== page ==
Wreckage from Thursday’s crash of the SkyLife medical helicopter that went down near McFarland, killing four people, was moved Saturday to Sacramento for further investigation, said Terry Williams, a spokesman for the National Transportation Safety Board.
It was unclear if there still is more wreckage to be moved. Williams said the yearlong investigation into the cause of the crash will take into account several factors, including weather, the pilot’s record and maintenance that had been done on the Bell 407 helicopter.
The crash has taken an emotional toll on employees of American Ambulance. President Todd Valeri said there was a social gathering Saturday night at which nurses, EMTs and others would undoubtedly grieve the loss of their co-workers. In addition to the pilot, a nurse, a paramedic and a patient died in the crash.
The pilot was Thomas Hampl, 49, an employee of Rogers Helicopters for three years. The critical-care nurse on the aircraft was Marco Lopez, 42, a three-year SkyLife veteran. And the paramedic was Kyle Juarez, 37, a nine-year veteran at American Ambulance who spent the last three years on the SkyLife team. Both of the medical staff members were from Fresno, according to public records. The patient has not been identified yet by the Kern County coroner.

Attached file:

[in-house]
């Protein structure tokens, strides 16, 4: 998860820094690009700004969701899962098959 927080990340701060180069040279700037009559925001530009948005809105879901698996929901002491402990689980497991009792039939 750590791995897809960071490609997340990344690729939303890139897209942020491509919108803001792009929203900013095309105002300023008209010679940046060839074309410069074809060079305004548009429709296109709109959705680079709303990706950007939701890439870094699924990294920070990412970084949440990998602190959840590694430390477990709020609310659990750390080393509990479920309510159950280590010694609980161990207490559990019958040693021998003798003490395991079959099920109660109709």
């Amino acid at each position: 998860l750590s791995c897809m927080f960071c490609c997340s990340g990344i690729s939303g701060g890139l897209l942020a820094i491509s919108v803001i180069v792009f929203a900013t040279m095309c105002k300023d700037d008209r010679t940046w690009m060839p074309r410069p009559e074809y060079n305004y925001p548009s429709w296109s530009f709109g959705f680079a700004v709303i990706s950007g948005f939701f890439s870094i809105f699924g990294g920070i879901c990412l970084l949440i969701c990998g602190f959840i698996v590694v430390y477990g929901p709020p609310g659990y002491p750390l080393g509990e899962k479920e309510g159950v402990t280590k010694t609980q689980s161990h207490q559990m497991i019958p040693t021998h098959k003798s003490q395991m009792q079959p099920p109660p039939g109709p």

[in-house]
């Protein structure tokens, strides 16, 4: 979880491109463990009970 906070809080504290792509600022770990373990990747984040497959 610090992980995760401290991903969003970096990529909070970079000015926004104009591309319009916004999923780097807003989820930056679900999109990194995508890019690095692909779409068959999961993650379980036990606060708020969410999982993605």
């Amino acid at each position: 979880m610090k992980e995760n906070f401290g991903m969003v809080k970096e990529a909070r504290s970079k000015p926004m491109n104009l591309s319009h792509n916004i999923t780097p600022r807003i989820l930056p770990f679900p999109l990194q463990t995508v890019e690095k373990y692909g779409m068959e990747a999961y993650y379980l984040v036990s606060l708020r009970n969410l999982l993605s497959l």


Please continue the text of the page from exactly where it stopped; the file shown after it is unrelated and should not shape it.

Never miss a local story.
A nurse and a paramedic originally assigned to the SkyLife helicopter Thursday night had traded shifts with Lopez and Juarez so they could attend the company’s Christmas party, Valeri said.
The crash happened as the helicopter was transporting a patient in critical condition from Porterville to Bakersfield.
SkyLife Air Ambulance operates three air ambulance helicopters out of the Fresno and Visalia airports.
The crew picked up the patient from Sierra View Medical Center and was bound for San Joaquin Community Hospital. At 6:52 p.m., the crew had notified flight dispatch that it was leaving Porterville.
About 7:05 p.m., dispatch tried to raise the helicopter for a routine check-in, but got no response. After checking with airport towers in Fresno and Bakersfield, the dispatch center notified Kern County authorities that the aircraft was missing and provided its last GPS reading east of McFarland.
A Kern County sheriff’s helicopter reported about 8:35 p.m. that it had found a debris field. Kern County deputies and fire crews, slowed by fog and darkness, reached the scene about 10 p.m. and confirmed that the patient and the crew of three had perished.
SkyLife Air Ambulance operates three air ambulance helicopters out of the Fresno and Visalia airports. Valeri said Friday that SkyLife has never had a helicopter go down since the partnership with Rogers was formed in 1991. The air ambulance transports about 1,000 patients a year, he said.